The summer movie season is over, and we’re still two months away from the big holiday movies. This is a great time to catch up on some excellent independent films, and here are five of them that should advance to the top of your must-see list.
Kelly & Cal – Juliette Lewis gives an award-worthy performance as Kelly, a former punk rocker turned domestic wife and mother. She’s experiencing postpartum depression, but starts to feel better after befriending Cal (Jonny Weston), a teenager in a wheelchair. Their friendship grows and is tested in ways that surprise both of them.
While the film deals with issues that sound depressing on the surface, Kelly & Cal is anything but a downer. It’s an uplifting and often funny slice-of-life story about two people trying to redefine themselves amid unexpected obstacles life has thrown in their paths. Other highlights include a terrific supporting performance from Cybill Shepherd as Kelly’s intrusive mother-in-law, and the very poignant use of Cyndi Lauper’s “All Through the Night” in one memorable scene.
Where to find it: In theaters (in limited release, but expanding) and on demand (Amazon Instant Video, iTunes, etc.).
The Scribbler – In this gloriously bonkers sci-fi adventure, Katie Cassidy plays Suki, a young woman with multiple personalities. She’s undergoing an experimental treatment known as “the Siamese Burn” that eliminates one of them every time she hooks herself up to a special machine. Someone is killing the other tenants in the apartment building where she, and numerous other people with mental health disorders, live. Is it she, or her most intense alter ego, the backwards-writing personality known as Scribbler?
This movie is insane in all the right ways. Based on a graphic novel, it has a tongue-in-cheek sense of humor, and the visual style is endlessly inventive. The story isn’t as fully developed as it could have been, but it hardly matters when everything else is such goofy fun. Michelle Trachtenberg, Garrett Dillahunt, Sasha Grey, and Eliza Dushku co-star.
Where to find it: In theaters, starting September 19.
The Dog – This documentary focuses on John Wojtowicz, a guy who, in the 1970s, robbed a New York City bank in order to get the money for his lover’s gender reassignment surgery. His story was the basis for the Oscar-winning Dog Day Afternoon, starring Al Pacino. Wojtowicz appears on camera to narrate his own tale, which is even wilder than the movie it inspired.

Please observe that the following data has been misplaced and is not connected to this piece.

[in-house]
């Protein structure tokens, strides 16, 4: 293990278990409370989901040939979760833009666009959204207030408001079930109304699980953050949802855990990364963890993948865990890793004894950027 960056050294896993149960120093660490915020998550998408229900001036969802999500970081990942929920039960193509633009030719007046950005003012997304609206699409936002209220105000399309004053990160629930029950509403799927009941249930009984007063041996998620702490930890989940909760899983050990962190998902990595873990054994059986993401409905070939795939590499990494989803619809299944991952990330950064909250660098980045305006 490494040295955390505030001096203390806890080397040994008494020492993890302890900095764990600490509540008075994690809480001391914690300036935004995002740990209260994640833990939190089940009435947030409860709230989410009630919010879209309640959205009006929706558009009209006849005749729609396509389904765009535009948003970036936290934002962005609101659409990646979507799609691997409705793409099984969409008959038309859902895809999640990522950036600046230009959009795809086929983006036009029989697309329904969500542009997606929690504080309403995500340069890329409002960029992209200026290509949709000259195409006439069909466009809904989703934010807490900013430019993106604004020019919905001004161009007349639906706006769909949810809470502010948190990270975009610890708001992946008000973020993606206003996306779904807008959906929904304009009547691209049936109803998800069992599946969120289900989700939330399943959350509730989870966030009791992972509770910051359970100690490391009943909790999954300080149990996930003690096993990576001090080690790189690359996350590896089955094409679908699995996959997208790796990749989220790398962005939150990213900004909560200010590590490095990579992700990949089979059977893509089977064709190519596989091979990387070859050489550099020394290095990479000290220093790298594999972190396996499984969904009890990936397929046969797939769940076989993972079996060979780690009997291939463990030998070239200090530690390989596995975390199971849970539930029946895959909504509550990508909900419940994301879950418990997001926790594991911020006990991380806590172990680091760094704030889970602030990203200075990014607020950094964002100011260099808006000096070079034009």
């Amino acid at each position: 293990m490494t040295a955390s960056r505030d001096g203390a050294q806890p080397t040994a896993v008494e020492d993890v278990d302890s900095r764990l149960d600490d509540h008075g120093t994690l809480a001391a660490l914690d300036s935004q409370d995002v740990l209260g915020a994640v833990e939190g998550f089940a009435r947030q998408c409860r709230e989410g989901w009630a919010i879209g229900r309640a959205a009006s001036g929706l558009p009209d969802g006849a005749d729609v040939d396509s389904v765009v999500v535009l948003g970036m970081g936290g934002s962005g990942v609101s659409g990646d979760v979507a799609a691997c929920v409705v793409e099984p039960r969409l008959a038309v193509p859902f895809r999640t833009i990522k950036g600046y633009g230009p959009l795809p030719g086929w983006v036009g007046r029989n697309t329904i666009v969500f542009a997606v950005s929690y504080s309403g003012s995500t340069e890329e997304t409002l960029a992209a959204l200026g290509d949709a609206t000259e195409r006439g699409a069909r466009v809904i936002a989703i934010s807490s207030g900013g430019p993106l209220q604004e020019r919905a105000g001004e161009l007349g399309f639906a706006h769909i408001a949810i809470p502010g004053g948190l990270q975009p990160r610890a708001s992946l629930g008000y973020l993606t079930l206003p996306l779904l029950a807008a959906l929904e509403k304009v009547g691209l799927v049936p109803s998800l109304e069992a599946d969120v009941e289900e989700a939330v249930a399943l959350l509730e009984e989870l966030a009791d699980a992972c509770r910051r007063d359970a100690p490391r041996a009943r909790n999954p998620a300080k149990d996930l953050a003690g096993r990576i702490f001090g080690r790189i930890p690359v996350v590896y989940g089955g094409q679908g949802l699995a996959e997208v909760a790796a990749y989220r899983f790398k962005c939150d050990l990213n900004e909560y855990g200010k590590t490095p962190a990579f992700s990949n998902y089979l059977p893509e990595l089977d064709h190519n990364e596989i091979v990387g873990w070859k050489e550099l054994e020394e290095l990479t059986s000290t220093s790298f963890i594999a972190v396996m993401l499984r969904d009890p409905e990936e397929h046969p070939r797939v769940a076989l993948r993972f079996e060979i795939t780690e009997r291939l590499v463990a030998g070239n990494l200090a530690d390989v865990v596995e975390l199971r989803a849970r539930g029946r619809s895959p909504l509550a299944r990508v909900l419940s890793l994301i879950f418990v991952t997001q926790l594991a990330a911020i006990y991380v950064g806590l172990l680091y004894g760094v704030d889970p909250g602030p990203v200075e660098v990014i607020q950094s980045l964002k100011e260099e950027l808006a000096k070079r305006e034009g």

Even if you know Dog Day Afternoon by heart, The Dog is well worth seeing. Archival footage shows just how much authenticity that film contained. It’s also fascinating to see how Wojtowicz used his notoriety to feed his ego and create the illusion that he was a star. This is a thoroughly absorbing portrait of a bizarre — and possibly delusional — personality.
Where to find it: In theaters (limited release) and on demand (Amazon Instant Video, iTunes, etc.)
Kids For Cash – A Luzurne County, Pennsylvania judge was accused of sentencing non-violent children to detention facilities in exchange for kickbacks. Not surprisingly, he ruined the lives of some of those kids, who now suffer depression and anxiety. The powerful documentary Kids For Cash explores this shocking case in great detail, but more than that, it really makes you question our juvenile justice system. Why are we putting so many children behind bars instead of getting them help?
Where to find it: On demand now, on DVD November 25.
A Most Wanted Man –The late Philip Seymour Hoffman plays a German intelligence agent keeping a close eye on a Chechin Muslim who has illegally emigrated to Hamburg. The man is a suspected terrorist who comes to claim the fortune left to him by his father. Hoffman wants to know if he plans to funnel the money to terrorist forces or if he’s got more benign plans. Rachel McAdams co-stars as an immigration lawyer who helps the guy, and Robin Wright is an American CIA agent who’s also interested in what he’s up to.
A Most Wanted Man is a smart story about how terrorism has kicked the intelligence community into overdrive as they continually attempt to prevent potential tragedies. It is also your last chance to see the late, great Philip Seymour Hoffman in a lead role. He’s typically brilliant, completely disappearing into character.
Where to find it: In theaters now.
Do any of these indies pique your interest? Let us know which ones you plan to check out in our comments section.